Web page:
Here’s some tips I’ve figured out over the years that will increase your odds doing decently during check spots.*

  1. Start with material that gets a quick laugh, but check drop timing matters.
    In the best cast scenario, you’ll get to do a minute or two on stage before the staff drops checks. In this case, do your best jokes first, to improve the odds people will continue listening to you.
    In the toughest scenario, all checks are dropped as the host is bringing you up, and people don’t even bother clapping when the host says your name.
  2. Once it’s clear most people have stopped listening, acknowledge the checks are being dropped, ask for a round of applause for the wait staff (applause makes people pay attention again) and have a joke about the situation – but don’t make jokes about the drinks being too expensive. Keep in mind some clubs prefer you don’t mention checks being dropped at all, this isn’t usually the case, but if it is, adhere to that and don’t acknowledge it.
  3. Be ready to jump out of a bit early if someone says something so loud that you have to acknowledge it.
    You want the audience to see that you’re present and in the room, or else they’ll ignore you. The more you’re open to improvising during a check spot, the easier it’ll be.
  4. Don’t get mad at the audience for paying their bill.
    Make jokes, and if some table is taking forever, tease them, but never yell at them to shut up or seem actually mad. While most of the show, you should expect silence from the audience when they’re not laughing, there’s gonna be some talking during checks, and you can ignore some of it.
  5. Try to do shorter bits.
    Even in the best case scenario, people will look at their check for thirty seconds, pay the bill and go back to paying attention to the show. If you have a five minute bit that requires hearing the first minute for the next four to be funny, don’t do it during checks.
  6. Focus in on the people that are laughing (or at least paying attention). Once a few people start laughing, other people tend to stop talking and focus because they think they’re missing something.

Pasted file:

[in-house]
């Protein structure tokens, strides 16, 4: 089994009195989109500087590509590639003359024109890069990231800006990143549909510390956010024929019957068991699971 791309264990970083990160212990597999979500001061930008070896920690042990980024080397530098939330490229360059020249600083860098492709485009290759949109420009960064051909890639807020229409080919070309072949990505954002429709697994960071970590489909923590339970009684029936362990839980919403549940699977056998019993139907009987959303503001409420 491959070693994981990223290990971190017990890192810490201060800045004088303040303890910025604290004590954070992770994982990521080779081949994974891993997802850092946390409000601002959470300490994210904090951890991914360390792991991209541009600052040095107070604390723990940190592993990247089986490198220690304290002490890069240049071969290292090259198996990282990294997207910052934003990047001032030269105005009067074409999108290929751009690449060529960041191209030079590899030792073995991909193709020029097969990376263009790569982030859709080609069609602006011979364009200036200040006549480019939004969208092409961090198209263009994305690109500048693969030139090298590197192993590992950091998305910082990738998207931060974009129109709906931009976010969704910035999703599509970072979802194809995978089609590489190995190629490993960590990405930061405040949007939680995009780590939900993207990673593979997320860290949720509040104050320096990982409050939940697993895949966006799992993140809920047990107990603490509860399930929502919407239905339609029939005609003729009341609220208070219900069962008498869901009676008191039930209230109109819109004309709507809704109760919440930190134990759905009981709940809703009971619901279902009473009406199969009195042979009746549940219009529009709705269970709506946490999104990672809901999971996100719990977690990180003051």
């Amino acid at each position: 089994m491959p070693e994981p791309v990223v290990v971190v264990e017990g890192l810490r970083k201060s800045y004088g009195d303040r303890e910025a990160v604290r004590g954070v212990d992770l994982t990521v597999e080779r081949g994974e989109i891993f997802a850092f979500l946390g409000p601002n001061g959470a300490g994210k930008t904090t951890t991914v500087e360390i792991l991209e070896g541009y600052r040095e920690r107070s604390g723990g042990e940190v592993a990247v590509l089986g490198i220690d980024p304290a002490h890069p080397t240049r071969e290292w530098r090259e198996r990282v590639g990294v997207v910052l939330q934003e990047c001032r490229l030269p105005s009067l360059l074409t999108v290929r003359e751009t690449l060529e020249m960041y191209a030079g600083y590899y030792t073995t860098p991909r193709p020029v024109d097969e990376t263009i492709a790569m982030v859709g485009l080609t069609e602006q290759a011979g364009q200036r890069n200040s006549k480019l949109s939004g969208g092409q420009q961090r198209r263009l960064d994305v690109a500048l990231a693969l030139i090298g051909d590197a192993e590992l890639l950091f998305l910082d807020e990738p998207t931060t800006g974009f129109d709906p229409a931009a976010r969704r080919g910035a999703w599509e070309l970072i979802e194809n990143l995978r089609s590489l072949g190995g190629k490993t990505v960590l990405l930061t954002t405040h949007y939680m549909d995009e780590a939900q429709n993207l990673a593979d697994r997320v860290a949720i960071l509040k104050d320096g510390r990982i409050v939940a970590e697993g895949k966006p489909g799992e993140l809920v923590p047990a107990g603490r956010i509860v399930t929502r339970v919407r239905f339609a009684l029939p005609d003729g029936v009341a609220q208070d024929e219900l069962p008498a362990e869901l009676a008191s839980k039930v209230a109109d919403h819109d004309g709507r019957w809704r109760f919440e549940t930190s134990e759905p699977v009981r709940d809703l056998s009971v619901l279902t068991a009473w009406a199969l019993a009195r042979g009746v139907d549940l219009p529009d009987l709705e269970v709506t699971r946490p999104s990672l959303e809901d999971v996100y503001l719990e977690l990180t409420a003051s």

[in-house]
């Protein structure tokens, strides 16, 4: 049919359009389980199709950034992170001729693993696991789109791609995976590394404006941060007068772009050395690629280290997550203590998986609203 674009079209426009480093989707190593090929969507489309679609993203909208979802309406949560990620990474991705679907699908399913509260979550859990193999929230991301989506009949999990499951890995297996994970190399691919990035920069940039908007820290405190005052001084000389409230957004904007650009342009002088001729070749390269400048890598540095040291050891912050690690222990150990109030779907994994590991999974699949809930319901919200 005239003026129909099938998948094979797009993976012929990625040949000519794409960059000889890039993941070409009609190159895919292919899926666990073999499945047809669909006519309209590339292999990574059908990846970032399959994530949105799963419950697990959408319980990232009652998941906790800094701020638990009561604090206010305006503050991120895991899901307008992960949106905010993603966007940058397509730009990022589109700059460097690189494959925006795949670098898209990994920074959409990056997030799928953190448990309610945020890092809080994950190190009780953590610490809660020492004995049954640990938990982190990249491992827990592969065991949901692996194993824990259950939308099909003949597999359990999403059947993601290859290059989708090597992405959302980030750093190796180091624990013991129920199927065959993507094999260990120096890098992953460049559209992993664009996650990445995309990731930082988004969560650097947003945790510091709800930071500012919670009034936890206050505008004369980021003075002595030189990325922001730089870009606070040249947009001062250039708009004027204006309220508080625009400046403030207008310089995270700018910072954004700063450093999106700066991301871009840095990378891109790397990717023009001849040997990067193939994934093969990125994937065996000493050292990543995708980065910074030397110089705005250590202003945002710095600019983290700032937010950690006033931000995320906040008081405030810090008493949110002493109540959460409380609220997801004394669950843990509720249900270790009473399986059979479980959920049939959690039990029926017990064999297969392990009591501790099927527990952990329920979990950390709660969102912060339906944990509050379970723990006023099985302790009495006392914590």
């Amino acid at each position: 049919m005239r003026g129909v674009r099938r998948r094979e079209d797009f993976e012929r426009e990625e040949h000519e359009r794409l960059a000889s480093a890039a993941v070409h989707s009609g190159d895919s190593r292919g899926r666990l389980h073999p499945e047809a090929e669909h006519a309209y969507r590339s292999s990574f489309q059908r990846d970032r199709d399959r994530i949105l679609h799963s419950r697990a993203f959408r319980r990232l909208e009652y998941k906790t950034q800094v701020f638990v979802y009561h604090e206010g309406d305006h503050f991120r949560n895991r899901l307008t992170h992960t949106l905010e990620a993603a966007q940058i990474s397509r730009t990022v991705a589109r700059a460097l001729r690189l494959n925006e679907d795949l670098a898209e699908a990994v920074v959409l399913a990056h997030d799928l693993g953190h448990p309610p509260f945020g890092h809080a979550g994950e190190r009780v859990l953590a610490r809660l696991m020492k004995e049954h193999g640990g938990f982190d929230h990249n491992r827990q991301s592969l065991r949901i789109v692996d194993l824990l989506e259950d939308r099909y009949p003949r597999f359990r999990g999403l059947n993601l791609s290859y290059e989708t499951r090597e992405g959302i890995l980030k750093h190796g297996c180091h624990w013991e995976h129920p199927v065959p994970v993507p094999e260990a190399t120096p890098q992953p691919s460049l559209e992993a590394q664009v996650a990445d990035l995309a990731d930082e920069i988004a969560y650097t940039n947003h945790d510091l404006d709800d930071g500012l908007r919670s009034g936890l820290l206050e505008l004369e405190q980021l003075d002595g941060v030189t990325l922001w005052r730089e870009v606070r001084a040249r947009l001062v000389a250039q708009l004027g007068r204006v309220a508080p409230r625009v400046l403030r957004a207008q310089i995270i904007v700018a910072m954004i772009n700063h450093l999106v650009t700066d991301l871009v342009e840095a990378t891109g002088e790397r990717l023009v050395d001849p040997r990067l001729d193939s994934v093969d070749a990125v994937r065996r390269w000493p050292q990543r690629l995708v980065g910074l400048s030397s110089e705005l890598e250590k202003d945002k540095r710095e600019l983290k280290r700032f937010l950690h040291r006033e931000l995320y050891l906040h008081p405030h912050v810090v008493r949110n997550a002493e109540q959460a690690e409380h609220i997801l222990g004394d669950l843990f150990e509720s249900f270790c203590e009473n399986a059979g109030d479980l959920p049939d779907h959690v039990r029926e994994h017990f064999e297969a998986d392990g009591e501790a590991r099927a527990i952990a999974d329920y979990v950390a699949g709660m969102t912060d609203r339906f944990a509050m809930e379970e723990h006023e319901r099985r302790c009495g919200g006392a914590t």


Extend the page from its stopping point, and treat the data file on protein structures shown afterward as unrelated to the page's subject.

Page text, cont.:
7. Be aware of staggered checks, and play to people who didn’t get their checks yet, then switch.
    If the right side of the room is getting checks first, talk and do material to the left side, then once you see the waiter going to the left side, start talking to the right side, who, ideally, have finished looking at checks by now.
  8. Save a quick, strong joke for the end. While you may not feel great about your set, if you go off on a good laugh, the audience will remember you as funny.
  9. Know that the first five minutes of a check drop tend to be the roughest.
    You can get no laughs for the first five minutes and still bring the audience back once people start paying attention again. The key is to not panic.
  10. Set your expectations low and have a short memory.
    The other comedians and staff (should) know that the odds are stacked against you during a check spot, so don’t compare the responses you get during checks with how other comedians have done on the show up to then.

*If you’re headlining and they drop checks on you during your 45 minutes, this advice isn’t as applicable.

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Ten Steps to Become a Great Emcee (Host)

Fewer and fewer comedians want to emcee anymore but emceeing skills train you to become very funny on your feet, handle hecklers and sound more conversational. All skills you’ll need before you can headline. With that in mind, here’s some MCing tips based on my personal experience and numerous conversations with other professional comedians.